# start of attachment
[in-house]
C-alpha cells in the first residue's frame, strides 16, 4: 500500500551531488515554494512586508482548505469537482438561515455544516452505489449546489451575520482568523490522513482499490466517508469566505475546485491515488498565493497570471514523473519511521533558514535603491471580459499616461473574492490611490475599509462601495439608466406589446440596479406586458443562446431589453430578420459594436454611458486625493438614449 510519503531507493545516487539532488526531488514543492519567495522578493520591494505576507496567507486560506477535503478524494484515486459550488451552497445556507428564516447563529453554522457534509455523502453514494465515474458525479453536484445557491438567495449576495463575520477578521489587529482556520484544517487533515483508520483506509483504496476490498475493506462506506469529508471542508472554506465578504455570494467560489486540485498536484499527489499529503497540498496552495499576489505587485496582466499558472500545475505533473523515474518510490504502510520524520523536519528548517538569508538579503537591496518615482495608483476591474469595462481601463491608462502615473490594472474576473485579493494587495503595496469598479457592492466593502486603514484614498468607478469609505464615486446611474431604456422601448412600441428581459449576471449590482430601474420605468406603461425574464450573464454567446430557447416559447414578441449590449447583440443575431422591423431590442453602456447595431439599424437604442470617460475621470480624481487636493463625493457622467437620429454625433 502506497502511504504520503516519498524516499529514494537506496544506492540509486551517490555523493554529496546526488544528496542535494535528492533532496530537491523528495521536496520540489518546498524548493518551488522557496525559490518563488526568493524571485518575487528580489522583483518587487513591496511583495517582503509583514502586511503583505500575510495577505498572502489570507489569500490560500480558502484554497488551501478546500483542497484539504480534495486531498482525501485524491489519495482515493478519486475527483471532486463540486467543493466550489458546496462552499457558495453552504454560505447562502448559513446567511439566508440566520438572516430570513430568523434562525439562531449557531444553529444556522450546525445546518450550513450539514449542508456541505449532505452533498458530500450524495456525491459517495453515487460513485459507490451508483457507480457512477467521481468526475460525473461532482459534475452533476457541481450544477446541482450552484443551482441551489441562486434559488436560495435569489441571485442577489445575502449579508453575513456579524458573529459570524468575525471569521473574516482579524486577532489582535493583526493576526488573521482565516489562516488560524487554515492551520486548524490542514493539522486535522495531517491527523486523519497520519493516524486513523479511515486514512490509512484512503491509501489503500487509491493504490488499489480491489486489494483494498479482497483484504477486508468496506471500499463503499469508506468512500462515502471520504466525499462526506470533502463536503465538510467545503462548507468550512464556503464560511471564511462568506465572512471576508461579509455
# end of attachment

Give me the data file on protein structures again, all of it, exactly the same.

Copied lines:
[in-house]
C-alpha cells in the first residue's frame, strides 16, 4: 500500500551531488515554494512586508482548505469537482438561515455544516452505489449546489451575520482568523490522513482499490466517508469566505475546485491515488498565493497570471514523473519511521533558514535603491471580459499616461473574492490611490475599509462601495439608466406589446440596479406586458443562446431589453430578420459594436454611458486625493438614449 510519503531507493545516487539532488526531488514543492519567495522578493520591494505576507496567507486560506477535503478524494484515486459550488451552497445556507428564516447563529453554522457534509455523502453514494465515474458525479453536484445557491438567495449576495463575520477578521489587529482556520484544517487533515483508520483506509483504496476490498475493506462506506469529508471542508472554506465578504455570494467560489486540485498536484499527489499529503497540498496552495499576489505587485496582466499558472500545475505533473523515474518510490504502510520524520523536519528548517538569508538579503537591496518615482495608483476591474469595462481601463491608462502615473490594472474576473485579493494587495503595496469598479457592492466593502486603514484614498468607478469609505464615486446611474431604456422601448412600441428581459449576471449590482430601474420605468406603461425574464450573464454567446430557447416559447414578441449590449447583440443575431422591423431590442453602456447595431439599424437604442470617460475621470480624481487636493463625493457622467437620429454625433 502506497502511504504520503516519498524516499529514494537506496544506492540509486551517490555523493554529496546526488544528496542535494535528492533532496530537491523528495521536496520540489518546498524548493518551488522557496525559490518563488526568493524571485518575487528580489522583483518587487513591496511583495517582503509583514502586511503583505500575510495577505498572502489570507489569500490560500480558502484554497488551501478546500483542497484539504480534495486531498482525501485524491489519495482515493478519486475527483471532486463540486467543493466550489458546496462552499457558495453552504454560505447562502448559513446567511439566508440566520438572516430570513430568523434562525439562531449557531444553529444556522450546525445546518450550513450539514449542508456541505449532505452533498458530500450524495456525491459517495453515487460513485459507490451508483457507480457512477467521481468526475460525473461532482459534475452533476457541481450544477446541482450552484443551482441551489441562486434559488436560495435569489441571485442577489445575502449579508453575513456579524458573529459570524468575525471569521473574516482579524486577532489582535493583526493576526488573521482565516489562516488560524487554515492551520486548524490542514493539522486535522495531517491527523486523519497520519493516524486513523479511515486514512490509512484512503491509501489503500487509491493504490488499489480491489486489494483494498479482497483484504477486508468496506471500499463503499469508506468512500462515502471520504466525499462526506470533502463536503465538510467545503462548507468550512464556503464560511471564511462568506465572512471576508461579509455